Let’s Talk About The Claim That “Russia Moved Six MiG-29s and Two Su-24s Escorted By RuAF Su-35s To Libya”

File photo of a Russian MiG-29SMT deployed to Syria in September 2017. (Image credit: Russian MOD)

“You are about to see the largest aerial campaign in Libyan history in the coming hours,” Haftar’s air force chief Saqr al-Jaroushi said in a statement.

At least “six Mig-29 Fulcrum and two Sukhoi Su-24 Fencer combat aircraft escorted by two Russian Air Force Su-35s” have arrived in Libya according to the Government of National Accord (GNA) Ministry of Interior Fathi Bashagha.

The aircraft would have been flown into the country from the Russian-controlled Hmeimim Air Base, near Latakia, in northeastern Syria. There haven’t been official confirmations nor satellite images backing this claim although some movements have been observed at Libyan airbases.

The presence of “Russian Air Force Su-35” is particularly surprising, considered that Russia does not participate (officially) in the conflict in Libya. It seems more likely that the Su-35s escorted the MiG-29s and Su-24s (if these have really deployed to Libya) in the first part of their journey from Syria and then returned back to Hmeimim.

Not even clear is the “owner” of the MiGs. Some believe these are the 6 MiG-29s reportedly flown to Syria via Iran last week:

Other sources suggest they may be Belariusian Fulcrums:

There is also someone who believes the whole story of the deployment is just fake news.

That being said, assuming a contingent of MiG-29s and accompanying Su-24s really deployed to Libya (I’m still not sure this actually happened, at least not the way it has been reported), they are there to back Haftar’s forces, already supported by the UAE, Egypt and Russian mercenaries in the war to take the control Tripoli: launched last year, the campaign to bring down Fajez Serraj and the GNA would have succeeded if the latter hadn’t been helped by Turkey. Since November 2019, the government of Tripoli has been able to reject the attacks from Haftar’s LNA forces, taking also control of the strategic al-Watiya Air Base, 90 miles south of Tripoli. In other words, with the help of the Turkish drones and anti-aircraft systems the GNA has been able to achieve the air superiority in Tripolitania: in the last hours alone, Turkish UAVs have destroyed at least nine Russian “Pantsir” anti-aircraft systems, supplied by UAE to Haftar to protect LNA bases.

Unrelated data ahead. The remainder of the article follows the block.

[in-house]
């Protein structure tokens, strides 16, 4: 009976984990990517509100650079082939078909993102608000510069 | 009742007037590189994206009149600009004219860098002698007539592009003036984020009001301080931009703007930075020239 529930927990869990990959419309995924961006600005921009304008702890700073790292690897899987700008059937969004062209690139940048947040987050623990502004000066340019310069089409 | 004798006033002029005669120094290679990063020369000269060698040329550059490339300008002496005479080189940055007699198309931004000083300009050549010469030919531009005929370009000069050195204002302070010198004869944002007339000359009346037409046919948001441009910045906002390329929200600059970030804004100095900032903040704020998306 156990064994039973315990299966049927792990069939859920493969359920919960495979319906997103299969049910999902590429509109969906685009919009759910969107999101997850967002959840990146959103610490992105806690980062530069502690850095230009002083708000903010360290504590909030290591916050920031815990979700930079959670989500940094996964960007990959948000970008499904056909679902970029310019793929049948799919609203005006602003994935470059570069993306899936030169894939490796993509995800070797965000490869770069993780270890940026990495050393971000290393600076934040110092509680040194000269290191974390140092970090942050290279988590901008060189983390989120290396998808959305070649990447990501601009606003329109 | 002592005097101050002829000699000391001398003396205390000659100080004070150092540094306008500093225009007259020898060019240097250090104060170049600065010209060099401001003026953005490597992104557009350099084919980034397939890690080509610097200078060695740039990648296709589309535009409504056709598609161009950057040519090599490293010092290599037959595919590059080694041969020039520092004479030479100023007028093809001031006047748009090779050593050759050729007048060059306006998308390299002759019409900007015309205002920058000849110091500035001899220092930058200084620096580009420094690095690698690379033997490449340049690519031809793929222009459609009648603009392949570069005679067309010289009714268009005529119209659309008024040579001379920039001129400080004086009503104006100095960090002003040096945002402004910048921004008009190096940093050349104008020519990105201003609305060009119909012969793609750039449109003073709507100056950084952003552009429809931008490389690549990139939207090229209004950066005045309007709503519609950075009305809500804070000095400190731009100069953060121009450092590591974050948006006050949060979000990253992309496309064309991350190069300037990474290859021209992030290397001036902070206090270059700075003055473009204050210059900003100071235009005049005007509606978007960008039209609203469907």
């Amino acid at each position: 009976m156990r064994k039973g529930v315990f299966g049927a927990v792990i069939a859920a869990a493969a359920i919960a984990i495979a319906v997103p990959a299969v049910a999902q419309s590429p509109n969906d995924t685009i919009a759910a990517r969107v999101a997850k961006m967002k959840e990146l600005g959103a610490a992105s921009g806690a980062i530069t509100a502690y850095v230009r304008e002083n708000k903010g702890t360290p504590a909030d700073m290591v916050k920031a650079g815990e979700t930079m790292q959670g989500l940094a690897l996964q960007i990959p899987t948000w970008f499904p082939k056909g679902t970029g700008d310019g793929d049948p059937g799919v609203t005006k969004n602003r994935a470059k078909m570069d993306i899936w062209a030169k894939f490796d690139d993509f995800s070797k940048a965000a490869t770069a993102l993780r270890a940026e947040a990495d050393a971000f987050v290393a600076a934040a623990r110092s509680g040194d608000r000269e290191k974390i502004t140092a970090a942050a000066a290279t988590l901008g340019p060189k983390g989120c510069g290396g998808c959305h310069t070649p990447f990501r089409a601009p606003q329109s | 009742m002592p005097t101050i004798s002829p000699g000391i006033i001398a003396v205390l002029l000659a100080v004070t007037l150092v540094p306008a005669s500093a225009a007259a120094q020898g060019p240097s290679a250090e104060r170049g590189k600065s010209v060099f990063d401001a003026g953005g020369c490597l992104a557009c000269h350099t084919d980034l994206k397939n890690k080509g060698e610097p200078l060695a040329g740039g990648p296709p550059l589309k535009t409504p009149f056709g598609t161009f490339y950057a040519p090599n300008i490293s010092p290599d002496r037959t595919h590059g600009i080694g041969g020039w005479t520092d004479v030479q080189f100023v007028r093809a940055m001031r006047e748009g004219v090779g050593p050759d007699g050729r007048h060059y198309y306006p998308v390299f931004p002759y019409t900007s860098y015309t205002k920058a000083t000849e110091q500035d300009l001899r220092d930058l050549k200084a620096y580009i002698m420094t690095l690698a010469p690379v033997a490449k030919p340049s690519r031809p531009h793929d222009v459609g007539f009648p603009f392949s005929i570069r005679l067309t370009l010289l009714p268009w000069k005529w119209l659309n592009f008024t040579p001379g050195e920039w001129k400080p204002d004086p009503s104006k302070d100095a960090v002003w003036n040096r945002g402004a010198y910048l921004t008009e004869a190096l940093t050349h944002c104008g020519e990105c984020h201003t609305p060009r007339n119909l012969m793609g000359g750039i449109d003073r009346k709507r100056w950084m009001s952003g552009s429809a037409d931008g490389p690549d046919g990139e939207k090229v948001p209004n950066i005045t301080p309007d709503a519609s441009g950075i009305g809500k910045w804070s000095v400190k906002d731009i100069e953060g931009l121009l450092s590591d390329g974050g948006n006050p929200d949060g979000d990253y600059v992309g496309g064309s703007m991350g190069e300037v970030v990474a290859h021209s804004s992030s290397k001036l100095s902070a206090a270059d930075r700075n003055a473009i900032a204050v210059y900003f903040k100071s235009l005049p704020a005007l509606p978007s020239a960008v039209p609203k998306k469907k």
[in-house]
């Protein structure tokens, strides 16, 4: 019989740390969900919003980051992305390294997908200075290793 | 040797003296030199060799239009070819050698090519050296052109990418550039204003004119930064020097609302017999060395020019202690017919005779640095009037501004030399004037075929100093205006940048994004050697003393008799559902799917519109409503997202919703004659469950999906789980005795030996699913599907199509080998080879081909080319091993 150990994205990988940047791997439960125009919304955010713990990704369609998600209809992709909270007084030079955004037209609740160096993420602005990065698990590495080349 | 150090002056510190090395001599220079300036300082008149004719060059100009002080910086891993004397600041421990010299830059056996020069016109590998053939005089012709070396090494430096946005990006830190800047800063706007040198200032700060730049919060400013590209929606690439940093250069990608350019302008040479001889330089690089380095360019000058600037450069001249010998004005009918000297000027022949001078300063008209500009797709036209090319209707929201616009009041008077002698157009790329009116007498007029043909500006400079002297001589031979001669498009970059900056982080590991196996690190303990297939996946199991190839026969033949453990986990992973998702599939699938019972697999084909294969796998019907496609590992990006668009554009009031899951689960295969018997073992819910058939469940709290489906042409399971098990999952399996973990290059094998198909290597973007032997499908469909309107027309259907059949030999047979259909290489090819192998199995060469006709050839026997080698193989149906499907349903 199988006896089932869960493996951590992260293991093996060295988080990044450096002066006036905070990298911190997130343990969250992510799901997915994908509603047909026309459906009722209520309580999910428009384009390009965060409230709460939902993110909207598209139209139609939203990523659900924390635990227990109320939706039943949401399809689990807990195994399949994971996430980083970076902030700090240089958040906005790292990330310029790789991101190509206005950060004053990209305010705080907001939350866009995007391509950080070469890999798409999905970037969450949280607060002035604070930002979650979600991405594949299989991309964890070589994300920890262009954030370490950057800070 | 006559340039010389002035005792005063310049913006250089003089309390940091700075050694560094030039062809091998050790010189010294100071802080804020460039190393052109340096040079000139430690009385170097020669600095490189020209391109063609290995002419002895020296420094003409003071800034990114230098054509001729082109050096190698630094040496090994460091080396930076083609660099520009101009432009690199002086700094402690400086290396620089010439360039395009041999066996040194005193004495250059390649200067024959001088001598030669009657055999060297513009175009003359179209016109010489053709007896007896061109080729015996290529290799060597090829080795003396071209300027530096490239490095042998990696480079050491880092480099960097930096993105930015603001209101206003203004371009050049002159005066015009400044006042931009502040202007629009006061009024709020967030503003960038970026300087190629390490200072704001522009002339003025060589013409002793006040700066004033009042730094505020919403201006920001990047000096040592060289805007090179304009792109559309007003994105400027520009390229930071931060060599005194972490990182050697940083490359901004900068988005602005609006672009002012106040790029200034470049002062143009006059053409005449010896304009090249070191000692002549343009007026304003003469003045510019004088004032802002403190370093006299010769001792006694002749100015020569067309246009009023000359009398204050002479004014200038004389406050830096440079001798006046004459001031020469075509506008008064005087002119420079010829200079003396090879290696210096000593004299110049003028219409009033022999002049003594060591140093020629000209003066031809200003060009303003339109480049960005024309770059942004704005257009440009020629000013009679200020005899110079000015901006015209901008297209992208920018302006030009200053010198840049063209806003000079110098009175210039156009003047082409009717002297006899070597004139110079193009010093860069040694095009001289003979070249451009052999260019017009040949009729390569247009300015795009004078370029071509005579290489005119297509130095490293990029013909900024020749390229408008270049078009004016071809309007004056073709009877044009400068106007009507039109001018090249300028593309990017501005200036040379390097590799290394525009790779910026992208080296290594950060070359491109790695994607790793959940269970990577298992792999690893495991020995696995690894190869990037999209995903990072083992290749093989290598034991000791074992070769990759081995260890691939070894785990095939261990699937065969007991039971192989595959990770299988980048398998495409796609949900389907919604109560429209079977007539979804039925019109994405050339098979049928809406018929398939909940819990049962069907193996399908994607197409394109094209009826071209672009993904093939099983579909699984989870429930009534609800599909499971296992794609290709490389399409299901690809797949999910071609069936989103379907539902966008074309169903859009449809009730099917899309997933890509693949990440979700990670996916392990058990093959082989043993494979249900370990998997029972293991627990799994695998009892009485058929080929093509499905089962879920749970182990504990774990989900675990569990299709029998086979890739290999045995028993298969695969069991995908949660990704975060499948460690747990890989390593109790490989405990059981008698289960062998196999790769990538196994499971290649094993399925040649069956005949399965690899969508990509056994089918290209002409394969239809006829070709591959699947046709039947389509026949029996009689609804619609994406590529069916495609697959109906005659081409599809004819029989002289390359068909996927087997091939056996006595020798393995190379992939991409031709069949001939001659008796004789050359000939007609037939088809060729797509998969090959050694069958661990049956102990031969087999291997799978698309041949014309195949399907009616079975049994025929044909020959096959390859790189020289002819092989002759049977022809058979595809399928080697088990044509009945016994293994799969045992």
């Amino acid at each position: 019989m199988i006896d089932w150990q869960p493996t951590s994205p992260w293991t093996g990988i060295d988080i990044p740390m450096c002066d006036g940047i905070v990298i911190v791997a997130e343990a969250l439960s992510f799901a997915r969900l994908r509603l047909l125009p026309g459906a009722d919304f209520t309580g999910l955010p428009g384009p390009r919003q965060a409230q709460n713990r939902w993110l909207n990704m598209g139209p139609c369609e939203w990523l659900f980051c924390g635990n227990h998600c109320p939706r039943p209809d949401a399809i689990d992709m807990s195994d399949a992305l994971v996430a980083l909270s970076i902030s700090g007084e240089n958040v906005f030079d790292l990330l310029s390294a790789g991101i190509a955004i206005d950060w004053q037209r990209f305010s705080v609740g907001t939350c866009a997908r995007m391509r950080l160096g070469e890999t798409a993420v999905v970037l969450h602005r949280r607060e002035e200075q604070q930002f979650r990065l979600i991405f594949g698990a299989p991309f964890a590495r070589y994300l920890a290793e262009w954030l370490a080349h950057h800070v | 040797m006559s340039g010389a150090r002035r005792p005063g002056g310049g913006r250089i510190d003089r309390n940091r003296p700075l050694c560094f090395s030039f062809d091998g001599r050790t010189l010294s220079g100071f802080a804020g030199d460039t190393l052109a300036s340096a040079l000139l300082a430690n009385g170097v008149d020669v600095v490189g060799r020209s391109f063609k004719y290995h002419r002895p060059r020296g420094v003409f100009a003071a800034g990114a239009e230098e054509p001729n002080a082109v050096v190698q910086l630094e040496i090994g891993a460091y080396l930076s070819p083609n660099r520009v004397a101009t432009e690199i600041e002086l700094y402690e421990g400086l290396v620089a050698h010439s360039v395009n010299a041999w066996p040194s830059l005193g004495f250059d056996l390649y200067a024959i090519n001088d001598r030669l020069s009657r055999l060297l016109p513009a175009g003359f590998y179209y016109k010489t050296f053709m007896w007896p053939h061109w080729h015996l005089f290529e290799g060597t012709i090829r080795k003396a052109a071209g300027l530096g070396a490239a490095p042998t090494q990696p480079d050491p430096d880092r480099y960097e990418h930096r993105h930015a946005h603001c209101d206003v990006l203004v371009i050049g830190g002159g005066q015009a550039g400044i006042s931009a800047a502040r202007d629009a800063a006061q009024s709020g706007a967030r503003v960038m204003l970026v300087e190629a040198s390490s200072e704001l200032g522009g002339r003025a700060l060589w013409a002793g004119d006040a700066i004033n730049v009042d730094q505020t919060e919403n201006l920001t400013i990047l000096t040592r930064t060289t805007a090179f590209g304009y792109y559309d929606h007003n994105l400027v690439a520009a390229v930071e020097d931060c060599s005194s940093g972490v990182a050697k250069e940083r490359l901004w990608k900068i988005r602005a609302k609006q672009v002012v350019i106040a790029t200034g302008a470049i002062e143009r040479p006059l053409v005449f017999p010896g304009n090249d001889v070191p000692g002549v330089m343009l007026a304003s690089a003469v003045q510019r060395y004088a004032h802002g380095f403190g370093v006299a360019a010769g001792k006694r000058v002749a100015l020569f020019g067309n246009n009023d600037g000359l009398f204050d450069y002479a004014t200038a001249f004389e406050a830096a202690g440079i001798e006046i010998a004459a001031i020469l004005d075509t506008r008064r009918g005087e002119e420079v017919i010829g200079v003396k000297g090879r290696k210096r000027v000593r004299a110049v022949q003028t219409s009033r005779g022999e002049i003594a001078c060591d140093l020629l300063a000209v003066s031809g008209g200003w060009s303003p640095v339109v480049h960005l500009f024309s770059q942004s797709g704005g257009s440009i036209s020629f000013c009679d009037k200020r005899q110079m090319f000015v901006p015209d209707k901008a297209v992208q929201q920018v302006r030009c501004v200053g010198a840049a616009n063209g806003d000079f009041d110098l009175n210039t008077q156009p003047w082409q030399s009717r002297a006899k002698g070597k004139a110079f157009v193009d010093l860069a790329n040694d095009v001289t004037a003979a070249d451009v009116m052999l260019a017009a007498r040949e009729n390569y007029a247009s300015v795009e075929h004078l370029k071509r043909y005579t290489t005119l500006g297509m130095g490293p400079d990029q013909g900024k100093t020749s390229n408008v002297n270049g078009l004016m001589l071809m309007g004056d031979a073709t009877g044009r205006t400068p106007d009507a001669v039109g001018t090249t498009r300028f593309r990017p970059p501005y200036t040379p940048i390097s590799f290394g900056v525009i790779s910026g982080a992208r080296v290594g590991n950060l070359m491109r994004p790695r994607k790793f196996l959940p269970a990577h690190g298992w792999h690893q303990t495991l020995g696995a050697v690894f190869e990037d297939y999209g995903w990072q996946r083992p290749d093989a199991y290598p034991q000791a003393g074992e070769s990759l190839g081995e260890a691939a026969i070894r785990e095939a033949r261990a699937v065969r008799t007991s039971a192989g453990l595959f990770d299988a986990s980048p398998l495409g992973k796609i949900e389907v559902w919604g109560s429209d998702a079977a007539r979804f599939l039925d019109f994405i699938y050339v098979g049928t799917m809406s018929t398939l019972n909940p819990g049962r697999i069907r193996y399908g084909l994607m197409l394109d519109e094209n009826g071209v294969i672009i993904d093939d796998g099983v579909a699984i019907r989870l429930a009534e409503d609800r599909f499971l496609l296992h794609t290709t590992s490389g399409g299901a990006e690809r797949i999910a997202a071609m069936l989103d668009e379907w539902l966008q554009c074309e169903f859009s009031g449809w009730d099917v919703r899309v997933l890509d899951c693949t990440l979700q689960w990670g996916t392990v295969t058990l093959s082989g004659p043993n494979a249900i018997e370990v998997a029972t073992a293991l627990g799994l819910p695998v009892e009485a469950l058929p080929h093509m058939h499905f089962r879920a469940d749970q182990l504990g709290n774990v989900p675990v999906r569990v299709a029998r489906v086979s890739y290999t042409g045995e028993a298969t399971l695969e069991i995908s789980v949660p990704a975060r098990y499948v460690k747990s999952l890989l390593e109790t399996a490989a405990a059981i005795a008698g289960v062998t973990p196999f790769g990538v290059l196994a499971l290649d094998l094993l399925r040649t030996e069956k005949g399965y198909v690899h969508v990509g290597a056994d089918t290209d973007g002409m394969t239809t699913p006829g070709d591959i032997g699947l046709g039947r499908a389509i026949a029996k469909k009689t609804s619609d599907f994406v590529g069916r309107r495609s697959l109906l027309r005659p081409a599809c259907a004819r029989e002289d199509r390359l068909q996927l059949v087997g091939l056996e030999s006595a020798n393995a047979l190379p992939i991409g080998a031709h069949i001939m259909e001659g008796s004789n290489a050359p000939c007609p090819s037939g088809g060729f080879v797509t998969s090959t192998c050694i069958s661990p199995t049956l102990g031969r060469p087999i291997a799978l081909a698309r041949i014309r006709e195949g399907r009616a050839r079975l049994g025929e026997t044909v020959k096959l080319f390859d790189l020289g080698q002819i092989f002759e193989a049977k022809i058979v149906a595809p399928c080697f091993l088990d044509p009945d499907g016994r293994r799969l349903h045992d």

What role the MiGs and Sukhois would play in this war is hard to say: while the Su-24s are attack aircraft, the MiG-29s can theoretically be used to carry out counter-UAVs as well as air-to-surface missions. In other words, they may represent a deterrent for Turkish drones that have been used with devastating results by the GNA. However, at the same time, dispatching MiG-29s (flown by mercenaries) in contested airspace with still significant SAM (Surface Air Missile) and MANPADS (Man Portable Air Defense System) threat would expose the fighters to the risk of being targeted, and downed, as happened to other Libya National Army Air Force jets in the skies over Libya’s capital. Anyway, we will see.

Meanwhile, this morning, the command of the Haftar army announced that their air force will launch in the next few hours “the largest air campaign in the history of Libya”, or an attack on the positions of the government of Tripoli, including the Turkish ones.

We will update as more details emerge.


At least one MiG-29 has been spotted on the ground at al-Jufrah airbase, south of Tripoli.


About David Cenciotti
David Cenciotti is a journalist based in Rome, Italy. He is the Founder and Editor of “The Aviationist”, one of the world’s most famous and read military aviation blogs. Since 1996, he has written for major worldwide magazines, including Air Forces Monthly, Combat Aircraft, and many others, covering aviation, defense, war, industry, intelligence, crime and cyberwar. He has reported from the U.S., Europe, Australia and Syria, and flown several combat planes with different air forces. He is a former 2nd Lt. of the Italian Air Force, a private pilot and a graduate in Computer Engineering. He has written five books and contributed to many more ones.